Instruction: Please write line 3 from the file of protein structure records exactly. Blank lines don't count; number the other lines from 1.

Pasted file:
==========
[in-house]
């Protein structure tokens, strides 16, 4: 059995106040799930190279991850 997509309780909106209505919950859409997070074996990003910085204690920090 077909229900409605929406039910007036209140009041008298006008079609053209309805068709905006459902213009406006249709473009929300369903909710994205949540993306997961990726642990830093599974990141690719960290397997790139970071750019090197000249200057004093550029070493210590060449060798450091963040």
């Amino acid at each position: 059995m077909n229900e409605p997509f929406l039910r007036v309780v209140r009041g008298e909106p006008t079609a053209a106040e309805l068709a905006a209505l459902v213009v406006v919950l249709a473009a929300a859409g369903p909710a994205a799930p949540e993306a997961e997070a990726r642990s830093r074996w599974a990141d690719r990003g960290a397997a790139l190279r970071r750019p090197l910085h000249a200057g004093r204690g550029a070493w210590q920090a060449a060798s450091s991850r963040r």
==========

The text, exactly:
């Amino acid at each position: 059995m077909n229900e409605p997509f929406l039910r007036v309780v209140r009041g008298e909106p006008t079609a053209a106040e309805l068709a905006a209505l459902v213009v406006v919950l249709a473009a929300a859409g369903p909710a994205a799930p949540e993306a997961e997070a990726r642990s830093r074996w599974a990141d690719r990003g960290a397997a790139l190279r970071r750019p090197l910085h000249a200057g004093r204690g550029a070493w210590q920090a060449a060798s450091s991850r963040r």